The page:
Meet the speaker: Alejandro Moreno-Ramos Reply

Alejandro_MorenoMeet Alejandro Moreno-Ramos – aka “Mox” – a full-time technical translator and former electrical engineer. Alejandro is also the creator of Mox’s Blog – a series of comics depicting the misadventures of a fictional freelance translator, based loosely on the experiences of the author himself. Alejandro will be presenting at the upcoming conference in Biarritz, France, on the subject of “Automatisation de tâches – Laissez l’ordinateur se charger du « travail sale » afin de multiplier votre productivité.” Attendees will have the chance to meet the creator of Mox’s Blog and purchase signed copies of his books featuring comics from the blog.

You can learn more about Alejandro and his stick figure alter-ego by visiting Mox’s Blog at

The interview

MK: What was the most important obstacle for you to overcome in building your career as a language professional?

AMR: Previously to working as a freelance translator, I worked as an electrical engineer for a big company and the fact of quitting a good and secure job was difficult.

Once I made the decision, my setting up as a full-time language professional was reasonably easy. It’s fair to mention that being a member helped me a lot at the beginning, both for attracting new clients and for learning the state of the art of the industry.

MK: What is the greatest issue facing translators working in France or with the French language?

AMR: I’d say that social contributions, and to a lesser degree, the tax burden in France are a real challenge. In 2008, the French government introduced a new sole-ownership type of business, called auto-entrepreneur, which is an amazing invention because of many reasons, but it is not a good solution for most freelance translators. As of today, freelance translators in France typically spend more than half of their revenue in social contributions and taxes.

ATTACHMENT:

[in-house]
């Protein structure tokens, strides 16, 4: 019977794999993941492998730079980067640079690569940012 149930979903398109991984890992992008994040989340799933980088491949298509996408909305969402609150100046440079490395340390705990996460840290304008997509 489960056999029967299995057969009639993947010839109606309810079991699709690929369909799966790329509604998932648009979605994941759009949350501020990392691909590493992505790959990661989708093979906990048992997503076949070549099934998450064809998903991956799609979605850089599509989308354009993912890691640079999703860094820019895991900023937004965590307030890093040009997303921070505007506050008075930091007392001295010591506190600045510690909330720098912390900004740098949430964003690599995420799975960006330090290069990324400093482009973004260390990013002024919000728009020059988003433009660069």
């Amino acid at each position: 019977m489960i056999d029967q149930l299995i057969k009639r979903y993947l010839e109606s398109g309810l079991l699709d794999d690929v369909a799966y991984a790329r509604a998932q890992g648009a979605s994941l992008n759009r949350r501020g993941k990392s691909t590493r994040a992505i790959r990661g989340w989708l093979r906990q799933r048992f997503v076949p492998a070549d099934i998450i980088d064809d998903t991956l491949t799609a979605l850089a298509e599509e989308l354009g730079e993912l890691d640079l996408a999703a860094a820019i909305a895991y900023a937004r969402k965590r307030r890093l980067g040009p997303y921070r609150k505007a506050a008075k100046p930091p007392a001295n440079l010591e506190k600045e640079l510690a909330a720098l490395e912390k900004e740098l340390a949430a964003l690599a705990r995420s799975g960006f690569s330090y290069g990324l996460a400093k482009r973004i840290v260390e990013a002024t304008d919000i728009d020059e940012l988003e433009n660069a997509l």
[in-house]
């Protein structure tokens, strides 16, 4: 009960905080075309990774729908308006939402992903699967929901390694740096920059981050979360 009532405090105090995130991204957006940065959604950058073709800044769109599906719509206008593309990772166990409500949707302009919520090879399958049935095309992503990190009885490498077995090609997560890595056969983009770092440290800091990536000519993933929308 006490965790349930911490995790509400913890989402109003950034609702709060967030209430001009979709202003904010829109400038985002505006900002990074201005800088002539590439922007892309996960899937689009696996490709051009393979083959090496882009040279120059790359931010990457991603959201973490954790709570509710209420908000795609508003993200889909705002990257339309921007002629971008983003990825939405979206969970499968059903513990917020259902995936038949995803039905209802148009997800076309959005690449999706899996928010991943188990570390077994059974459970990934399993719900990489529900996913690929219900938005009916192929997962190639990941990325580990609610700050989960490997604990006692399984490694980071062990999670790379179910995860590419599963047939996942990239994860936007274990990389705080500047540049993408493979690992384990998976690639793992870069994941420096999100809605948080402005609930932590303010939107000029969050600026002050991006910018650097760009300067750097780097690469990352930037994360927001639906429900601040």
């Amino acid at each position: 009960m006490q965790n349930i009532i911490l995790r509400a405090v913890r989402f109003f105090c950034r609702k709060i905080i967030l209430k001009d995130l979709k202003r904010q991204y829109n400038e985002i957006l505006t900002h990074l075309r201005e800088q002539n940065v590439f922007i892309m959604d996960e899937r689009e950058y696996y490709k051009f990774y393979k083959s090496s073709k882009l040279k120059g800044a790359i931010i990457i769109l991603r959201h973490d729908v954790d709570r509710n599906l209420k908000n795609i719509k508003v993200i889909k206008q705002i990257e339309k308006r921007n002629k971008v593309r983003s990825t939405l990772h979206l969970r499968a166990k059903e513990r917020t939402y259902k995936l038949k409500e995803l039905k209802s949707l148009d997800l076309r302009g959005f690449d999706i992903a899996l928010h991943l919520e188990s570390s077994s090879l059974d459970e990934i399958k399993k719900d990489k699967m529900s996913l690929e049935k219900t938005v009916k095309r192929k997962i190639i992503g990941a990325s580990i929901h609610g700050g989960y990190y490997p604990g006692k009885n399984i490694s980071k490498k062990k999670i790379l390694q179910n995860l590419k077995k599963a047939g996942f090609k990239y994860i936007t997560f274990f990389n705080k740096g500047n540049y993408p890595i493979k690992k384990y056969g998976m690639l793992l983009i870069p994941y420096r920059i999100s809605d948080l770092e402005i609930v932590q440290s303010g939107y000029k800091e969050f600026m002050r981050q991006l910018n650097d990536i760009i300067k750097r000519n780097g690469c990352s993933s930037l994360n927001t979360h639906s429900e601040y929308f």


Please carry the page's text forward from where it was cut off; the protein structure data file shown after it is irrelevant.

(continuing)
Regarding the French language, I do not translate into French, but I think that Frenchmen are gradually losing their traditional love for their language. For example, it is deplorable seeing people with postgraduate degrees making so many spelling mistakes.

MK: Any client horror stories? (without naming names)

AMR: Via my website, I get many requests for free translations from individuals I don’t know.

MK: What is your prediction for the future of human translation?

AMR: I can’t imagine a computer translating accurately gas turbine maintenance manuals in the near future, so I guess that I’ll have translation work for a long time, but on the other hand I do fear that the progress of machine translation decreases further the prestige of our dear profession.

MK: At the upcoming conference in Biarritz, France, you will be presenting on the topic of “Automatisation de tâches – Laissez l’ordinateur se charger du « travail sale » afin de multiplier votre productivité.” What can attendees to this session expect to learn?

AMR: To take advantage of sheer processing power of modern computers. I’ll try to show how to earn more money while avoiding the most tedious tasks.


The event

The conference in Biarritz kicks off this Thursday with a pre-conference powwow at the Miremont Bellevue restaurant, the theme of this gathering being “Hints and Tips: best tips, tricks and/or practices to make our lives as translators easier.”

You can check out all of the activities surrounding this event by visiting the “Social” tab of the conference page:

If you’re interested in attending this event, it’s not too late to register here:

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